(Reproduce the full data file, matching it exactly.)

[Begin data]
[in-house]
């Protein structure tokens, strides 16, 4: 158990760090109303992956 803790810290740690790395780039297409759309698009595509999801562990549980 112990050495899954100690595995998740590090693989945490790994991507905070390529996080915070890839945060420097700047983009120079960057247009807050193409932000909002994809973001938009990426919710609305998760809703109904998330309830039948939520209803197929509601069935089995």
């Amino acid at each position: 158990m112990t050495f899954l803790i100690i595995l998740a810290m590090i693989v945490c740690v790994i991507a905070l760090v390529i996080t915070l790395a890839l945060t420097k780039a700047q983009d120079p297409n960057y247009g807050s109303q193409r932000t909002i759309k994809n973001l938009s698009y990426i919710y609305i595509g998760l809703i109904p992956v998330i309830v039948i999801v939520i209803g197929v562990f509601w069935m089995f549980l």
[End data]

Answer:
[in-house]
């Protein structure tokens, strides 16, 4: 158990760090109303992956 803790810290740690790395780039297409759309698009595509999801562990549980 112990050495899954100690595995998740590090693989945490790994991507905070390529996080915070890839945060420097700047983009120079960057247009807050193409932000909002994809973001938009990426919710609305998760809703109904998330309830039948939520209803197929509601069935089995």
């Amino acid at each position: 158990m112990t050495f899954l803790i100690i595995l998740a810290m590090i693989v945490c740690v790994i991507a905070l760090v390529i996080t915070l790395a890839l945060t420097k780039a700047q983009d120079p297409n960057y247009g807050s109303q193409r932000t909002i759309k994809n973001l938009s698009y990426i919710y609305i595509g998760l809703i109904p992956v998330i309830v039948i999801v939520i209803g197929v562990f509601w069935m089995f549980l």